By Guest Blogger Suzanne Danhauer
2015 was one of the most painful years of my life. I never want to repeat it, and at the same time I am intensely grateful for it.
We had been married 13 years. We had two high-demand careers, 4 young boys, packed schedules, and lots of responsibilities. There was no priority on us as a couple. We went out one evening, and he told me that he was “done,” didn’t feel respected, and had put the “last brick” on his wall. I had felt intensely lonely and unloved by him for a long time as well. Several months later, he moved out. That was the most painful day that either of us has ever experienced. I once read about a marriage that had almost died the “death of a thousand paper cuts” (i.e., all the “little things” piling up). That phrase described our experience.
We have been back together over a year now, and our marriage isn’t just good. It is amazing, and we are enjoying each other more now than ever before. We moved into a new home and recently took an incredible anniversary trip out of the country for a week without our children. I remain in awe and am filled with gratitude for how much our relationship has changed and grown.
What brought us from a hopeless situation to a marriage that is vibrant and solid? For us, some of the strategies that made a major difference included:
- Focus on changing myself. Early on during that painful year, I began to consider ways that I could change (rather than waiting for him to change). How could I respond to him differently — with more kindness and patience and humility? How could I respond to stress and that constant overwhelmed feeling with more calmness and perhaps more humor? I decided that I would work on me without expecting change in return (at least not right away).
- Acts of kindness. I knew that the “little things” – both positive and negative – matter a lot. So, if lots of little negative things left us in rough shape, I sought ways to show small acts of kindness to him. I tried to keep doing this even when there was little to no response.
- Search for knowledge that could help. For a person with four children who never had time to read, I completed 14 books between January and September on topics like marriage, avoiding divorce, faith, priorities, and negotiation. The most impactful book that I read was For Women Only: What You Need to Know about the Inner Lives of Men by Shaunti Feldhahn. It described survey data from thousands of men that provided incredible insights into their inner thoughts and feelings, I learned so much about the fundamental differences in how we are wired as men and women. I found information I had been seeking on respect and what it means to men. Most men would choose to be alone and unloved rather than feeling disrespected. Wow. As a couple, we have benefited tremendously from the findings in this book and its counterpart about women’s inner thoughts and feelings. There have been lots of “aha” moments for each of us.
- Persistence. I had an overwhelming sense that I needed to “stay the course” and continue to work toward reconciliation even though I had no indication that this was possible. I had heard multiple stories of others who regretted giving up on their marriages too early. This part was incredibly difficult as the waiting seem to go on for what seemed like a very long time.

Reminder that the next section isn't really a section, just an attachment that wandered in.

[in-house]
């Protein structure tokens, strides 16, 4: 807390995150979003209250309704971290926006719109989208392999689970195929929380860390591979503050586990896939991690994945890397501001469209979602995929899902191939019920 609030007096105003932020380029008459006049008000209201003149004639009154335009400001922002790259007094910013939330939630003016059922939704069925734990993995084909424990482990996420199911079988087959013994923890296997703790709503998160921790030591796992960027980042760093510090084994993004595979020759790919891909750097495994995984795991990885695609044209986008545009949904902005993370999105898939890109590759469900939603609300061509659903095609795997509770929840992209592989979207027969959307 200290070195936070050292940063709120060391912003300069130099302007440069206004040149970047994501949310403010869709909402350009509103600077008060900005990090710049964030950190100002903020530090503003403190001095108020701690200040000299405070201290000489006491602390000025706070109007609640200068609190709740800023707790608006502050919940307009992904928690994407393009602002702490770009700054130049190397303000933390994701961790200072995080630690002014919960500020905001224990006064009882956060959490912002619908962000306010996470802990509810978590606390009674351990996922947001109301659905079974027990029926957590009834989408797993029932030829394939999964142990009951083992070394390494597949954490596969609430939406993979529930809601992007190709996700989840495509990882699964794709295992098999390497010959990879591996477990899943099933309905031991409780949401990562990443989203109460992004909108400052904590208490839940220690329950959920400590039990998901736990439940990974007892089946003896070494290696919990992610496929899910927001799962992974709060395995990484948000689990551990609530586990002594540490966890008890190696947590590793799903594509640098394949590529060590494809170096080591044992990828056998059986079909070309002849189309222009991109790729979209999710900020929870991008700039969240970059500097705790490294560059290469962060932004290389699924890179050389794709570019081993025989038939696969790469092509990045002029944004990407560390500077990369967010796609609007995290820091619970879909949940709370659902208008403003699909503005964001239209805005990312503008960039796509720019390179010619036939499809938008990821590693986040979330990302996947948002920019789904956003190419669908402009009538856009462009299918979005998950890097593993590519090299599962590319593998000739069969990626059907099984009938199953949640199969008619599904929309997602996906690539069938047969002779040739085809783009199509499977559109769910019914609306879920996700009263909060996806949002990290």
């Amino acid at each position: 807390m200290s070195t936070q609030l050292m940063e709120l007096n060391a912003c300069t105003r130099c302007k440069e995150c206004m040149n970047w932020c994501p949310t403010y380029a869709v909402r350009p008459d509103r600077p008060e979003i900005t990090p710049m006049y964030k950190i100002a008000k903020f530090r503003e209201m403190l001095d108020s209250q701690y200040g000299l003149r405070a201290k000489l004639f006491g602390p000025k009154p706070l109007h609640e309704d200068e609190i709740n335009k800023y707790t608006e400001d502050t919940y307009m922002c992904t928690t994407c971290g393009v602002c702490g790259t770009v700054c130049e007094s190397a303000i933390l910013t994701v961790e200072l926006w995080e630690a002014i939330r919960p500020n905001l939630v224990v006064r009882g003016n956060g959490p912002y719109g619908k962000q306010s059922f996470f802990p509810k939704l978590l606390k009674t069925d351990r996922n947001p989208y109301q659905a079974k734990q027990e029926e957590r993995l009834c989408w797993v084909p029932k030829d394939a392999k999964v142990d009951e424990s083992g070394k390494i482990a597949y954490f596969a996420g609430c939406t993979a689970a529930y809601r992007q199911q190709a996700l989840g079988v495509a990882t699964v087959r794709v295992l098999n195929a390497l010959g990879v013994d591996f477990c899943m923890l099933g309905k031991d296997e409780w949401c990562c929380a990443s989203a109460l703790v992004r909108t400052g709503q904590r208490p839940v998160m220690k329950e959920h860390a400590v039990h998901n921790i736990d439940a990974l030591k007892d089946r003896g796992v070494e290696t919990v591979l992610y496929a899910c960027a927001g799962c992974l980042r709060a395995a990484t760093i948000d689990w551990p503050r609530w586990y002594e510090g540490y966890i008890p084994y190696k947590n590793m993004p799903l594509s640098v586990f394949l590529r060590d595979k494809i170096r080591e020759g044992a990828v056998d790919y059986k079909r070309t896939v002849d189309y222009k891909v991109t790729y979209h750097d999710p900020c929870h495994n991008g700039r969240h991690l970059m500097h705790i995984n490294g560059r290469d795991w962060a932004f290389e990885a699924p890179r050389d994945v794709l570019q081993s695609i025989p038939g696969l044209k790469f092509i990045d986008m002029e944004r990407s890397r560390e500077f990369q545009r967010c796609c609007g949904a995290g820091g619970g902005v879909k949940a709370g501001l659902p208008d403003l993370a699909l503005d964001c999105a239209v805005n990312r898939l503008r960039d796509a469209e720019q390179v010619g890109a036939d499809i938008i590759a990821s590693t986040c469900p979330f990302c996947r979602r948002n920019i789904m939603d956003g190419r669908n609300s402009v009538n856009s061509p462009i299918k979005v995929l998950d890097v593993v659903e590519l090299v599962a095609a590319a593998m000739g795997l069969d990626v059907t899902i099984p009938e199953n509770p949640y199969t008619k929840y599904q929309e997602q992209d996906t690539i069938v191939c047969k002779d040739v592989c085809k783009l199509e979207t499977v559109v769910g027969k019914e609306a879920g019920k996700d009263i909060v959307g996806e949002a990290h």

- Focus on the good that can come from pain. As a psychologist, some of my research has examined how positive changes can come about from very difficult situations. Deep down, I believed that somehow, something good would ultimately come out of an intensely painful situation.
- Exercise. In addition to walking and practicing yoga, I started to ride my bike for the first time in 11 years. I rode the 7-mile loop around Salem Lake over and over and over. It helped me to feel better emotionally and physically. (I figured that keeping myself looking as good as possible wouldn’t hurt either!)
- Assume positive intent. Starting to assume that your spouse acts in a certain way because (s)he doesn’t care about you or your feelings is deadly. Learning to assume that the other person isn’t actively trying to be hurtful when one of us ends up feeling hurt or angry has been huge for us.
- Seek help. We also worked closely with a marriage therapist and found it incredibly helpful to have an objective person to guide us. I have read that most couples wait years too long to seek help. We definitely waited too long.
- Pray (and pray some more). I believe strongly that my prayers, my husband’s prayers, and the prayers of many other people for us were incredibly powerful. I prayed for my husband daily. I prayed for grace and peace and strength daily. I knew that I needed to trust in God even though the situation felt hopeless. Somehow, amidst the tears and sleepless nights and feeling of numbness, I also experienced an amazing calm during that summer. I believe that was truly amazing grace.
I know that my situation could have very well ended differently. On multiple occasions, my husband has thanked me for fighting for us. Hearing that means the world to me.